CMI also has a breakdown of top skills for content writers:
- Polished writing skills – “If I had more time, I would have written a shorter letter”
- Headline creation – “For sale: baby shoes, never worn”
- Awareness of user experience – How will your audience react to your content? Is this in line with how you’d like them to react?
- Specialization – Finding the right audience
- Marketing awareness –
What Kind of People Do Well in Content Writer or Content Strategist Positions?
If you love telling stories, teaching, or explaining complicated topics in simple ways, then a career in content could be a great fit for you.
Content writers need to learn how to quickly research and learn new topics. They also need to write compelling, engaging content that accomplishes multiple goals. This is a tricky balancing act, but it gets better with experience.
Content strategists need strong design skills. They have to understand the human experience, especially how to design with compassion.
What Challenges Do Content Writer or Content Strategists Jobs Face?
Since both content writer and content strategist are relatively new positions, it’s not clear how these roles will evolve. We do know something that give us an indication of potential future challenges.
First, content is shifting beyond simply written content and into other media. Video is quickly on the rise. This doesn’t necessarily mean we’re out of a job because someone has to write those scripts. But it does mean we have to be flexible and constantly update our skills.
Since the world of online marketing changes so quickly, as do design trends, English majors who want to work as content writers or content strategists will need to constantly keep their skills updated.
What Would a Career Path in this Field Look Like?
In this new field, a career path is not certain. But here’s what it’s likely going to be, based on our experience.
- Entry-level: Content writer (2-4 years of experience, $32,0000–$60,000)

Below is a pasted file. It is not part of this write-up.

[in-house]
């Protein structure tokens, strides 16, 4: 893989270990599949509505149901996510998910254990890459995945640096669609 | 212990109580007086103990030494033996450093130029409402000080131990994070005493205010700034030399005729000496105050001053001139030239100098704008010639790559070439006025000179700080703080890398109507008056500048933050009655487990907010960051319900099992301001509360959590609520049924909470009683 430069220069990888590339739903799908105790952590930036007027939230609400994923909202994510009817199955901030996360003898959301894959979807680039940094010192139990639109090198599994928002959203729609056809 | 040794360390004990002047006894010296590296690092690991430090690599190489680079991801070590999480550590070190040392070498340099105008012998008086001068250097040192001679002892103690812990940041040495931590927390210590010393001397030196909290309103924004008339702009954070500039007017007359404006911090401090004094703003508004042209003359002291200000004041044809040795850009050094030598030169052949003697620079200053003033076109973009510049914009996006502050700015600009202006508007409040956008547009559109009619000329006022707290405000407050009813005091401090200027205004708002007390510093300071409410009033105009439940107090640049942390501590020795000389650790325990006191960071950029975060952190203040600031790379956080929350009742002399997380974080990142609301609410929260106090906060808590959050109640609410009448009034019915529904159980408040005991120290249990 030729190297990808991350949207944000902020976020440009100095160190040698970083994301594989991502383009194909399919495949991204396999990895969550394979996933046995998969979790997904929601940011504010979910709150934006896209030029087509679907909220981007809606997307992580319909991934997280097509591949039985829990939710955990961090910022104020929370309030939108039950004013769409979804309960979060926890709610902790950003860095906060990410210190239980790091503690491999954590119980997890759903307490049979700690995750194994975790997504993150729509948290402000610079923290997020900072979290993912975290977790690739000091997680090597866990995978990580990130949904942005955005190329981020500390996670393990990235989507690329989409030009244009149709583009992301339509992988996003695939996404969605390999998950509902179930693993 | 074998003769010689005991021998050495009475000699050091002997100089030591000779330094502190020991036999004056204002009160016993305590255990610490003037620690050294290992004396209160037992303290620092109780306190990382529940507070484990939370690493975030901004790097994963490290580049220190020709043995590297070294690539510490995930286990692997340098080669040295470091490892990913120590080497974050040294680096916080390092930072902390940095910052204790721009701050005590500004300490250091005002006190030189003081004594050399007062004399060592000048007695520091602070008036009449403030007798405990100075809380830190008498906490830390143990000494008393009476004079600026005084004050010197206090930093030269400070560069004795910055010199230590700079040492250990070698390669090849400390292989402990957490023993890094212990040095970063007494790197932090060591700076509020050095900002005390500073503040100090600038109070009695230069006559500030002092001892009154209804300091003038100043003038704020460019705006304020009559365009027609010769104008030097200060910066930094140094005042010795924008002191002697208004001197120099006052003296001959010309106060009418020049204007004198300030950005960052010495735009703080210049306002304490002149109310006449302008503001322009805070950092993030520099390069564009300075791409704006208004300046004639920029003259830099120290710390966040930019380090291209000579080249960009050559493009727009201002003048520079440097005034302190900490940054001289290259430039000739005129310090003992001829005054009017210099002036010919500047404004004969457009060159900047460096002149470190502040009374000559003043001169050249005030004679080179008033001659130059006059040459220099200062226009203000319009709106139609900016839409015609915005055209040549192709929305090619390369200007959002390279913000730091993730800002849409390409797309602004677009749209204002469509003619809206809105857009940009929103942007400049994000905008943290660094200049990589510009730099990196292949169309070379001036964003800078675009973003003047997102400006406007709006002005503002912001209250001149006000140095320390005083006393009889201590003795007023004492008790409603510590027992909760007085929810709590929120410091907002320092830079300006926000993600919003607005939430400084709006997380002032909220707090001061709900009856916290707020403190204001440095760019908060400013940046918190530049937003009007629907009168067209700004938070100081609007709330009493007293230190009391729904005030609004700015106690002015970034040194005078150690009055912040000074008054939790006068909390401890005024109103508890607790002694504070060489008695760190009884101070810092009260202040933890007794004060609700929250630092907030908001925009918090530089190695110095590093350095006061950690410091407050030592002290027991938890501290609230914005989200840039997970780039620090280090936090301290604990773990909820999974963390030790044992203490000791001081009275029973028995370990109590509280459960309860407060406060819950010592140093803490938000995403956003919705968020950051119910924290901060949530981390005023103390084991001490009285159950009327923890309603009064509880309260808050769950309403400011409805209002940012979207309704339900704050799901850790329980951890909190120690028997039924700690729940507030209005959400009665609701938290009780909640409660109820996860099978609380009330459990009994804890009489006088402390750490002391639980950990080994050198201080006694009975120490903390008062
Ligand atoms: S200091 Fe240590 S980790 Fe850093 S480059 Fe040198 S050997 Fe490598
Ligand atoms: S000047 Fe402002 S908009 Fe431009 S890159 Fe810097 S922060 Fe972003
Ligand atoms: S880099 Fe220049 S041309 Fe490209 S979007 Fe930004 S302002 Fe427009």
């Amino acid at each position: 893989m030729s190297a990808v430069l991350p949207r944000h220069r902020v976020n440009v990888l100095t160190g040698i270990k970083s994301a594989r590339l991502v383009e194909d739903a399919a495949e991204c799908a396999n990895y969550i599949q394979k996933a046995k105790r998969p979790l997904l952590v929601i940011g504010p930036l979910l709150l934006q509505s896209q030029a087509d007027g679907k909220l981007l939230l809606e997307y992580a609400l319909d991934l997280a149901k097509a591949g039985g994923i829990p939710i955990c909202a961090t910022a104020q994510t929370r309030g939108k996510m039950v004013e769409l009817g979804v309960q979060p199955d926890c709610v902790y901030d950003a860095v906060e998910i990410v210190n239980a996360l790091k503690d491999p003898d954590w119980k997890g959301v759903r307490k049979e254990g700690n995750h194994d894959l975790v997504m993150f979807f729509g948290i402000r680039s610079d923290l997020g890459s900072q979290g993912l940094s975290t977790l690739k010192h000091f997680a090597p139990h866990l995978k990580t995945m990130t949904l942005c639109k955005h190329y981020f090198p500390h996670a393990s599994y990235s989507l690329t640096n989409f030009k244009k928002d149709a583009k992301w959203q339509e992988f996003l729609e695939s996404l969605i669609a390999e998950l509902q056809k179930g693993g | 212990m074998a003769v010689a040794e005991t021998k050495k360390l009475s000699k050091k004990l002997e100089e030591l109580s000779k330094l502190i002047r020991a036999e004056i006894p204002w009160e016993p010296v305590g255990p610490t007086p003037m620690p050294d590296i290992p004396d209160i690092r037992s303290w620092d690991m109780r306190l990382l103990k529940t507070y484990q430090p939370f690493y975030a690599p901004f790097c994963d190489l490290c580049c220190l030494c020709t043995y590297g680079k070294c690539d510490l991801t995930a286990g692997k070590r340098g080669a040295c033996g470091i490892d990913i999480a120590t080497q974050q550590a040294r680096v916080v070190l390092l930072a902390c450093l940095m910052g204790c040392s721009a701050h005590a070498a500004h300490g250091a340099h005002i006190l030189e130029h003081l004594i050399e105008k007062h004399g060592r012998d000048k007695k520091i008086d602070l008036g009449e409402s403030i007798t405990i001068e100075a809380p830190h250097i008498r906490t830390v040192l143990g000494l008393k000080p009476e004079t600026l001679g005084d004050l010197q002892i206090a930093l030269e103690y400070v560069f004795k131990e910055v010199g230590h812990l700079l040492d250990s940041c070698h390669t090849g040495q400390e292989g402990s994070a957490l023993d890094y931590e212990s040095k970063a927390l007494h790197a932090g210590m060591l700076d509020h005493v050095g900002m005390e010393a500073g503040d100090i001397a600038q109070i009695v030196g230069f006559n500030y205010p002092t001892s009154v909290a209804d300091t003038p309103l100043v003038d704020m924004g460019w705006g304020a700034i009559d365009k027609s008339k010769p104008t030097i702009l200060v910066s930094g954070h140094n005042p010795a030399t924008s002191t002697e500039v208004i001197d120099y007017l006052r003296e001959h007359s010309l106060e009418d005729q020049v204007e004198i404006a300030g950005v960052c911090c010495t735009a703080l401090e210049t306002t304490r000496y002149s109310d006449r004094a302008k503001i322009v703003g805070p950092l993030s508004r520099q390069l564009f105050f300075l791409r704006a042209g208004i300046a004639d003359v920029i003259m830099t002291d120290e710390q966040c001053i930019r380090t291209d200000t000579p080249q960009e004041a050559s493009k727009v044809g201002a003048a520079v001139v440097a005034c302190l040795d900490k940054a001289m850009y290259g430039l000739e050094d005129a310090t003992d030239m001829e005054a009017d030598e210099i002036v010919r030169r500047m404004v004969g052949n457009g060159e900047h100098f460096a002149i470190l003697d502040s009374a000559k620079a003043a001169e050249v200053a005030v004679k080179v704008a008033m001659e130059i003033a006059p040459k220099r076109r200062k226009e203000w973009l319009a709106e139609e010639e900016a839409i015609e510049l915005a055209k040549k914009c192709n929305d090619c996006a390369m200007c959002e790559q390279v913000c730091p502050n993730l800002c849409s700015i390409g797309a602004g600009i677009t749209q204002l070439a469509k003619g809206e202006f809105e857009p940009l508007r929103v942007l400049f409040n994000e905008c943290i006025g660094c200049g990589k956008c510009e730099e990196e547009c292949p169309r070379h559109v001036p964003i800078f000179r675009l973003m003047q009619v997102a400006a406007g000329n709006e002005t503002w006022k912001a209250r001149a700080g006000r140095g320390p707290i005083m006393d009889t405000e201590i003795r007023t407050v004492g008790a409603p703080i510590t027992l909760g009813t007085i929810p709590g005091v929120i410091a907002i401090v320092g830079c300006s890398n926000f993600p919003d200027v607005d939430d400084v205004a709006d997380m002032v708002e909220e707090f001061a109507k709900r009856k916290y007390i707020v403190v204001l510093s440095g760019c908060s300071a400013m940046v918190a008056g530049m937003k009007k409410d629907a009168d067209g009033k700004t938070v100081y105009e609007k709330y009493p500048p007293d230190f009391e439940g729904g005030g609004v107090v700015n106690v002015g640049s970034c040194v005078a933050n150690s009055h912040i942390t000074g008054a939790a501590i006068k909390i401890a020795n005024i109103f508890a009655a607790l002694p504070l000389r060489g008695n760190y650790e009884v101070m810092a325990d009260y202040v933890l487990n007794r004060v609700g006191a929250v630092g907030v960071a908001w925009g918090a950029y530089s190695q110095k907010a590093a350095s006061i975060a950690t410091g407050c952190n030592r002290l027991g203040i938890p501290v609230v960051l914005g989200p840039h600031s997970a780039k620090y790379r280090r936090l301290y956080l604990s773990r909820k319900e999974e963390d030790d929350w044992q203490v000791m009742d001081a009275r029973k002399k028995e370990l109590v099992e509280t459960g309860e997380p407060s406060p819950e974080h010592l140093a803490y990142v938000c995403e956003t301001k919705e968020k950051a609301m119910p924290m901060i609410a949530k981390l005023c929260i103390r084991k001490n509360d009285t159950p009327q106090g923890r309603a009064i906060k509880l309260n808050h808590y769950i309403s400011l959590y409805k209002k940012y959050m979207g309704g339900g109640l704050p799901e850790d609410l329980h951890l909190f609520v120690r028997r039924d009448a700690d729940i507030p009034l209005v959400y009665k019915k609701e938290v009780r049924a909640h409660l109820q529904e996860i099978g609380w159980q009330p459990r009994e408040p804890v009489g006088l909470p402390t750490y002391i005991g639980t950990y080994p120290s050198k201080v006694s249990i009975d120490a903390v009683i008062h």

- Intermediate: Content marketing manager (2-4 years of experience, $46,000–$82,000)
- Intermediate: Content strategist (2-5 years of experience, $39,000–$111,000)
- Late: Product manager (3-6 years of experience, $55,000–$160,000)
- Late: Digital marketing director (6-10 years of experience, $76,000–$154,000)
- Late: VP of marketing (8-12 years of experience, $106,000–$216,000)
Don’t those numbers look great? So much for English majors not being able to pay the bills! It’s not all about the money, but like writer/artist Lynda Barry said, “The key to eternal happiness is low overhead and no debt.” With frugal living and a good salary, you could retire after 15 years and dedicate the rest of your life to writing (or whatever your passions are).
Note that these aren’t the only positions open to English majors who begin work as content writers or content strategists. There are many other types of positions, like project manager, that you can pursue depending on your interests and experience.
What Are Some Entry-Level Jobs to Research?
Job alerts are the best way to stay on top of content writer jobs. (Learn how to set those up here.)
Since content writer and content strategist are relatively new positions, you’ll want to set up job alerts for the following:
You’ll note that a lot of job postings ask for 1-2 years of experience. Don’t let this get you down. If you follow our site’s advice to begin working before you graduate, you could leverage that into a great first job.
Top Skills Required for Content Writers and Content Strategists
We reviewed a few dozen job postings for content writers. Then, we tracked which skills seemed to be msot in-demand. Finally, we foudn resources where you can learn these skills on your own (and get real-world experience) while you’re still in school.
Based on our findings, the top skills for content writers are:
- Create compelling headlines
- Research good sources
- Write blog posts, articles, case studies, and other marketing materials
- Knowledge of SEO best practices
- Interviewing subject matter experts
- Knowledge of content management systems
- Knowledge of marketing automation systems
- Experience with Adobe creative suite
- Email software
Other soft skills and requirements included detail and deadline oriented, strong organizational and communications skills, ability to gain understanding of all roles and responsibilities for business units, and self-motivation.
How to Learn to Create Compelling Headlines
The ability to write compelling headlines is a must in the modern world. Sites like UpWorthy have built their empires based on the strength of their headlines alone.